Pygmy milk and fat quantity requirements are one-third of the dairy goat standards. To earn a milking award, a Pygmy under two years old must produce 500# of milk or close to 18# of butterfat. The requirement rises slightly each year until it peaks at 5 years old: 582# of milk or 20# of fat.
Both does I tested the first year earned star milking awards. Dolly, a first freshener gave an average of just over 2 gallons of milk per week for ten months. She also produced 50# of fat in that lactation, which is more than two-and-a-half times that expected of a mature doe. Jennifer did respectably well as a second freshener, giving an average of 1.8 gallons a week.
A general rule of thumb is that an average Pygmy doe should give about ½ gallon per day at the peak of her lactation. A gallon of average fat milk weighs 8.6#, but Pygmy milk weighs 8 lbs. because fat is lighter.
For a steady supply of milk throughout the year, two does can be bred at different times. Many people, though, prefer to have two months off during the does' dry period before their next kidding.
When a doe freshens (comes into milk at kidding), she doesn't produce as much as she will later because her kids don't  need much yet. Production increases for two months or so and slowly declines. This lactation curve matches kid growth and decreasing reliance on milk. Kids are nutritionally self-sufficient at about 10 weeks old. In other words, most does produce milk at the rate the kids need it. Lactations persistence means that a good milker's production stays at its peak for a long time.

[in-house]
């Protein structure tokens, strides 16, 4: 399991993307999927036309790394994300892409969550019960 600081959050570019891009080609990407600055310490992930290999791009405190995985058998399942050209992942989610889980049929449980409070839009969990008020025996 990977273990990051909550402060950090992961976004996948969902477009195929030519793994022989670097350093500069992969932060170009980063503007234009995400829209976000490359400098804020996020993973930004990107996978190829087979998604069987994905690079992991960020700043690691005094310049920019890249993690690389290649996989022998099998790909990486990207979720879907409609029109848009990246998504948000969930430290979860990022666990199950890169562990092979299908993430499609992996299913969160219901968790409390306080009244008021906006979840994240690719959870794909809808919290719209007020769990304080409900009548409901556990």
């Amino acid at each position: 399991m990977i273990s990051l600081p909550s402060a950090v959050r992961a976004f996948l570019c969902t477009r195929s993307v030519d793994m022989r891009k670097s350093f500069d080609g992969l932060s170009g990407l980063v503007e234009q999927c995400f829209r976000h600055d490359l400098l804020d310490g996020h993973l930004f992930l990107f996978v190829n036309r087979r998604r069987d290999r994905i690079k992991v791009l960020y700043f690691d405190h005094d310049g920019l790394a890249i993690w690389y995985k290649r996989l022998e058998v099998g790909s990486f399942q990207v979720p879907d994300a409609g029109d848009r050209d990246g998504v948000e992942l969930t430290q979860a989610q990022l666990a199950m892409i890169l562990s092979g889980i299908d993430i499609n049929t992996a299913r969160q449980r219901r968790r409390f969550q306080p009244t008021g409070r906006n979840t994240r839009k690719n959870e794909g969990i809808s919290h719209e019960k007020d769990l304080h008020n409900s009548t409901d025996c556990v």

Milking takes dedication. It is very important to milk twice daily at 12-hour intervals to maintain production. When milk is in the udder for 18 hours, the milk producing cells (alveoli) begin to shut down due to pressure. Once this production is lost in a lactation, it cannot be regained. As we all know, goats definitely like their routine, so regular milking times keep them happy.